Durham, NC is a great place to live and it’s getting more popular by the day! Recently named (with Raleigh) as the 6th best place to live in the U.S. (by U.S. News and World Report), people are flocking to Durham for jobs, a great foodie scene, arts, and culture. Durham is developing a reputation as a tech hub, and attracting folks from the west and northwest who appreciate the lower cost of living - and the weather!
But this influx of people - Durham is currently a mid-size city of around 270,000 - comes with a housing crunch of both availability and affordability. In 2019, the city of Durham adopted an Expanded Housing Choice (EHC) project to deal with the increasing population growth, the preference for downtown living, and the limited number of available properties.
This kind of changing thinking in zoning options is meant to solve the issue of Missing Middle Housing. The intent is to bridge the gap between available housing and shifting demographics along with a growing demand for walkability to entertainment, dining, and recreation. So the Missing Middle represents both the lack of high-density diverse housing options not traditionally available in cities and also missing middle options between detached single-family homes and multi-level apartment buildings.
So for example, instead of having zoning rules that restrict development to single-family homes, the rules have been relaxed in many neighborhoods to allow both multifamily options and smaller-scale housing. Higher-density housing yields much needed options for more people to live downtown.
One that we’re excited about in Durham is the “small lot option,” which allows homes to be built on lots as small as 2000 square feet. You’ve probably seen homes in large cities like New York and Seattle build homes on small lots - some four or five stories tall. So small lots do not mean tiny homes!
Photo courtesy of, and plans available from, www.distinctive-architecture.com
In Durham, the current guidelines say that a dwelling on a small lot can be no more than 1200 square feet. Setbacks are also adjusted for the small lot option, so a neighborhood that has had 15 feet side setbacks can be built with as few as 5-6 feet setbacks instead.
So who might be interested in small lots?
Smaller lot homes are less expensive than the traditional homes currently in the walkable areas of downtown Durham. Yes, the downtown areas are still going to be more expensive than the farther out areas, but if this is your dream, giving up a larger footprint in both the lot and the home might be your best path.
For singles, new families, and empty-nesters, these size homes might be ideal to live near their preferred location. In addition to more affordability, some people choose small lot living to reduce their ecological footprint.
And it should be noted that although downtown Durham is getting a lot of interest for small lot homes, the same options are available in the suburban areas, too.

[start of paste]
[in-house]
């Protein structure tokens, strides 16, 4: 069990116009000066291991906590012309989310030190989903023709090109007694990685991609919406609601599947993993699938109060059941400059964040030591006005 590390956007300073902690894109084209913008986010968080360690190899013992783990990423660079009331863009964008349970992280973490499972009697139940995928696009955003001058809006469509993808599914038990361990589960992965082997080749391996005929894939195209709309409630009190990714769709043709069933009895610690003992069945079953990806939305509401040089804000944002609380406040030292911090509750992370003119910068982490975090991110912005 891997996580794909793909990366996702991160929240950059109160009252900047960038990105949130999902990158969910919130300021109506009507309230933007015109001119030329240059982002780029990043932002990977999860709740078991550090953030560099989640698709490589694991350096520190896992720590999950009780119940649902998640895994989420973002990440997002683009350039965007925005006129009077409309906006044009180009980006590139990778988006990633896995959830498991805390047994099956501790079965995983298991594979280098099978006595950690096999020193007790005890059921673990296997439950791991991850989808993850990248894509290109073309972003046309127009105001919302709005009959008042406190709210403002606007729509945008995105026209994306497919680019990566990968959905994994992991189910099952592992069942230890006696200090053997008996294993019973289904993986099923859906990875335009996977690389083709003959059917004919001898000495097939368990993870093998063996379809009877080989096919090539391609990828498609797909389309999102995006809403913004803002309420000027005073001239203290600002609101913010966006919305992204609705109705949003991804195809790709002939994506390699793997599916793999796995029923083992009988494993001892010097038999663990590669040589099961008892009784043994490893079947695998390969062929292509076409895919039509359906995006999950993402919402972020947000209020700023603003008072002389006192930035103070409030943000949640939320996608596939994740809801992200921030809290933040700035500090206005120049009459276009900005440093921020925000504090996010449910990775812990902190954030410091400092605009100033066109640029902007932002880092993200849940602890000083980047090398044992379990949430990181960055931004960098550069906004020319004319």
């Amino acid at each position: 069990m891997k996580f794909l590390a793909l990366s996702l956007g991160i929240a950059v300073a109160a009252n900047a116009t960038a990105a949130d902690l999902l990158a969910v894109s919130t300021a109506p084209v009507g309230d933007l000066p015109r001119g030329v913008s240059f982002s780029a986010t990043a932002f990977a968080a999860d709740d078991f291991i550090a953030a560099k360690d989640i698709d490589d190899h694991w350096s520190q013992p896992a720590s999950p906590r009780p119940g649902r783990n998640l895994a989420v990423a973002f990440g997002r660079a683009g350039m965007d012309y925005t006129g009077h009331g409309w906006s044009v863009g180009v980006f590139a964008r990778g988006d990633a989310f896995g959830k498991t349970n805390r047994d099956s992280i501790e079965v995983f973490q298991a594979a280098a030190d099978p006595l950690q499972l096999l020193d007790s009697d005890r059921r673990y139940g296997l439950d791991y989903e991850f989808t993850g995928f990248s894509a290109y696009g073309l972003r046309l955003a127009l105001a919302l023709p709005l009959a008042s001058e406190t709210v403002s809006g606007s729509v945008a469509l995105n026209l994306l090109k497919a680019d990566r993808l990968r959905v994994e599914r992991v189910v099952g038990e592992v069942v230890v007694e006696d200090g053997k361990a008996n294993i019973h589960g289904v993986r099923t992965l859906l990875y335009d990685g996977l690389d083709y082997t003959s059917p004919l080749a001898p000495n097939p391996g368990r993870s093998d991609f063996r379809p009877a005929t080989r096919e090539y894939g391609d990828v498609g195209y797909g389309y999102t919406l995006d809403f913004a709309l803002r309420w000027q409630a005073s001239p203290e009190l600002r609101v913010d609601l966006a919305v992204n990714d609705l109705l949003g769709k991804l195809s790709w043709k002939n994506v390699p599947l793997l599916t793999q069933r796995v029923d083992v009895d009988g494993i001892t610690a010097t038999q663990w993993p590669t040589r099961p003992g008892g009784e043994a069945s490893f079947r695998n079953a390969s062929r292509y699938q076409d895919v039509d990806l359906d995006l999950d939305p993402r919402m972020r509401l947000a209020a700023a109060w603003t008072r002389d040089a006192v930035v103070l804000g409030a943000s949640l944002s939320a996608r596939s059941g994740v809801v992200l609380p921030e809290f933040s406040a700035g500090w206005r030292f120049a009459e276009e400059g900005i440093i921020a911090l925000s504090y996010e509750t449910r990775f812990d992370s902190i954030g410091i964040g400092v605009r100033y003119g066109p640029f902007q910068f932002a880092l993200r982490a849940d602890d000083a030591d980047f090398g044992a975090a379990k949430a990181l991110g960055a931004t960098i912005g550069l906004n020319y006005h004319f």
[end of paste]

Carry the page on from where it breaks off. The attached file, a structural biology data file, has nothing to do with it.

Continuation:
On a smaller lot, you have two choices for treating the property as an investment. Build a duplex and you can live on one side, rent out the other. You could also rent out both sides while you live somewhere else.
Photo courtesy of Sightline.com
Or you could build a 1200-square foot home to live in and then an Accessible Dwelling Unit (ADU) on the property to rent or Airbnb. Current Durham guidelines provide for an ADU of 800 sq feet on a small lot in addition to your primary residence.
If you’re happy in your current home but would like to generate some additional income, you can carve out a small lot from your overall property and build a rental property or even an Airbnb space.
If you’re ready to downsize, consider building a smaller house on the small lot and then rent out your current home.
The truth is, with the right architect, the right plan, you can fit a lot of living into a small space! If you’re thinking about buying a small lot and building a home, we recommend that you look for an architect that specializes in smaller houses on narrower lots. You want to find someone that can maximize the space you have creatively and effectively.
Some basic design principles that help maximize the space are open floor plans, vaulted ceilings, upper story light, and minimalist design elements that discourage clutter. Creative use of outdoor space is also a hallmark of good design for these projects.
We expect to see more and more of this new building trend in Durham and beyond. It may be that restrictions will be further relaxed; in other cities, for example, we often see fewer restrictions on the size of homes that can be built on these small lots. We will certainly keep you updated.
Listings provided courtesy of Triangle MLS, Inc. of NC, Internet Data Exchange Database. Information deemed reliable but not guaranteed. © 2024 Triangle MLS, Inc. of North Carolina. Data last updated .